About Eddy Manson
Sure, one can understand the chagrin a person named "Manson" might feel in association with the infamous cult murderer and "Helter Skelter" interpreter of the same name. Dealing specifically with music, it would certainly be quite horrible to have one's music confused with the amateurish treacle of Charles Manson, even if a small audience does exist for his recordings. If one was a world-famous harmonica virtuoso, composer, and Hollywood soundtrack player named Eddy Manson, getting a publishing payment for a Charles Manson tune would surely not be the highlight of one's career, the widespread nature of such accounting glitches not really offsetting the distaste. This is offered up as speculation for why Eddy Manson became such a vocal spokesman for organizations on the Christian Right which are intensely critical of both the pop music and Hollywood film industries. Be they Catholic or Baptist, such organizations seem happy to find someone named "Manson" that is on their side in the battle against the evils represented by artists such as Marilyn Manson.
Eddy Manson's masterwork is considered to be "The Little Fugitive," a musical score played entirely on chromatic harmonica. Listeners who have heard it can judge whether it lives up to the grandiose claims Manson has made about the powers of music, including on-screen quotes used in the anti-rock video entitled Hell's Bells. "Music is used everywhere to condition the human mind. It can be just as powerful as a drug and much more dangerous because nobody takes musical manipulation very seriously." There's more: "Music is a two-edged sword. It's really a powerful drug. Music can poison you, lift your spirits or make you sick without knowing why." And Manson -- remember this is Eddy, not Charlie -- also claims, "You can hypnotize people with music and when they get at their weakest point you can preach into their subconscious minds what you want to say." As for Hollywood, Manson feels "We manipulate people like crazy in films. It's a tremendous release. I can make you feel any emotion I want you to feel at any time. It's a Machiavelli an power we project gut to gut." Mind control with a harmonica? Perhaps it's possible, if one has the right training.
Manson received his at the Juilliard School of Music and the New York University School of Radio and Television. He studied composition with Vittorio Giannini and Rudy Schramm, took on clarinet with Jan Williams and analyzed techniques of orchestration with Adolf Schmidt. Manson's first scores were done for live television productions of the '50s such as Armstrong Circle Theater, Kraft Theater, Westinghouse Theater, Studio One, and Lamp Unto My Feet. The score for The Little Fugitive, which he both wrote and performed, was nominated for several awards in 1953. As the decades passed, the often lonely or haunting sound of his harmonica was heard in many films and television shows. Ben Casey walked the halls of his hospital with Manson noodling in the background, and The Virginian was also unable to jump astride his horse without similar accompaniment. Coal Miner's Daughter, Oklahoma Crude, The Longest Day, Hard Times, and Born on the Fourth of July are among his movie soundtrack credits.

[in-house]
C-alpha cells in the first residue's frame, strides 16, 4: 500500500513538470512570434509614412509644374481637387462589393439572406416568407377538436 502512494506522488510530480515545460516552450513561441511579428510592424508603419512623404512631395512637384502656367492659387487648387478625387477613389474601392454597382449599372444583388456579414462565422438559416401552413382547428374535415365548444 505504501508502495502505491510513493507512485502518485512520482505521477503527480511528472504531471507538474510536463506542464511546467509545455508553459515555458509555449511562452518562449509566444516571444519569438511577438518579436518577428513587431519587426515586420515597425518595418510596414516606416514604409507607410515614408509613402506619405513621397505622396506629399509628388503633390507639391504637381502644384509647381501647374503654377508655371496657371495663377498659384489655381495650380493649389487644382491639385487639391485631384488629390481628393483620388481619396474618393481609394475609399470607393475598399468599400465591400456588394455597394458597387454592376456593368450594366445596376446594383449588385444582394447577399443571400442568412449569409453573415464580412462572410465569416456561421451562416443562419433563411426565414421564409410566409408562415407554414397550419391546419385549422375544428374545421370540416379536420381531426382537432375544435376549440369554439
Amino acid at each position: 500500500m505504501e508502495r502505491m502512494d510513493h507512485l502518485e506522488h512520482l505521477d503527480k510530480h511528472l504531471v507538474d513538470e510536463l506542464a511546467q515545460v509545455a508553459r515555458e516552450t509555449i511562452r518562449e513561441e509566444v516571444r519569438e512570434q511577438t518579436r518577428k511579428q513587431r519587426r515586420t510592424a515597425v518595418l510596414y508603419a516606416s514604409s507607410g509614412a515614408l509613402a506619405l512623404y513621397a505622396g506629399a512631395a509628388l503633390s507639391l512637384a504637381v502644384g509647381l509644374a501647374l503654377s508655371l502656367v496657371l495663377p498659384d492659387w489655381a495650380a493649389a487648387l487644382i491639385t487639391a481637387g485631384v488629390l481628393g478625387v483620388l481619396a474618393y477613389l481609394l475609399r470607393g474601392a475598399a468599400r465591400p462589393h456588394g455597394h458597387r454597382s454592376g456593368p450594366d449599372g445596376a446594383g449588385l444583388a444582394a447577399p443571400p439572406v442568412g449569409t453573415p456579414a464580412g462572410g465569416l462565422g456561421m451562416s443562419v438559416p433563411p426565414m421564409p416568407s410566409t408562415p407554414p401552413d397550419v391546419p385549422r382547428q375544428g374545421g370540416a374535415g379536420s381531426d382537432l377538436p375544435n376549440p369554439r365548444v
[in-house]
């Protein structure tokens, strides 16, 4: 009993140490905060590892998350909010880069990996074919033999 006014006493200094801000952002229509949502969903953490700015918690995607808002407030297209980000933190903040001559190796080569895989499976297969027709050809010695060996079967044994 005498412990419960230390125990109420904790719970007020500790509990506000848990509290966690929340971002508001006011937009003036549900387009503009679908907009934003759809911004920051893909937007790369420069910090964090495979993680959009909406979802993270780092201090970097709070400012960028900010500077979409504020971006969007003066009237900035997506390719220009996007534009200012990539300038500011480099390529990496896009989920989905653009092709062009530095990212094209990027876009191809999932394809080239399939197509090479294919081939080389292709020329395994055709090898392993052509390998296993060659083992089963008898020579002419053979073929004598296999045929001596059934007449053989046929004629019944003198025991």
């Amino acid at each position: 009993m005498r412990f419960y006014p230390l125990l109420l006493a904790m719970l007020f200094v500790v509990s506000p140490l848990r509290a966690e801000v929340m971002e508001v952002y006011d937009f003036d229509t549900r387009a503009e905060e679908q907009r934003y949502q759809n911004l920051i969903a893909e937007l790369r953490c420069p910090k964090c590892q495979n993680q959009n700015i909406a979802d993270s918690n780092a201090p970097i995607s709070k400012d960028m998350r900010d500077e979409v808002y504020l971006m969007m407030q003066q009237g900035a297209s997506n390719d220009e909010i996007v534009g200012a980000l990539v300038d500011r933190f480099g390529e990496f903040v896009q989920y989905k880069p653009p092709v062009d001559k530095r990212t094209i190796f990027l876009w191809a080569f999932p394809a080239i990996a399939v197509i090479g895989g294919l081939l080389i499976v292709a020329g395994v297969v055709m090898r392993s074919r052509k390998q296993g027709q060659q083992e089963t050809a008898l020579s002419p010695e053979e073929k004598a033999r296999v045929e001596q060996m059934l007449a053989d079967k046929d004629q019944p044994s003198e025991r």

Apart from film work, Manson's musical activities couldn't be more versatile. He has arranged material for Michael Jackson prior to that artist's nose job, as well as the Miracles, the Jackson 5, actor and comedian Red Buttons, and Hawaiian wonder Don Ho. The Rosemary Clooney novelty number "I Found My Mama" was one of Manson's most famous hit parade appearances on harmonica. And Manson has his serious side, with a respectable repertoire of compositions to prove it. These include his "Symphony No. 1," the tasty "Fugue for Woodwinds," the slowly evolving "Ballad for Brass," and the pretty and profound "Parable For 16 Horns, a piece appreciated by the brass players in the musician's union if no one else. Manson has also dabbled in Americana with his arrangements entitled "Yankee Doodle Toccata" and "Bachiana Americana." Under his own name, he produced a series of wild instrumental "hi-fi" type platters in the '50s for labels such as RCA. Throughout his career he kept up appearances as a harmonica soloist, which is where it all began for him:
at 15, his first professional gigs were with Johnny O'Brien Harmonica Hi-Hats. In the '80s, he served as music director and vice president of the Los Angeles Creative Arts Temple and in 1993 began a two-year stint as artistic director of Temple Sholom Aleichem. He also taught film scoring at UCLA and turned out a column for
Overture magazine. ~ Eugene Chadbourne, Rovi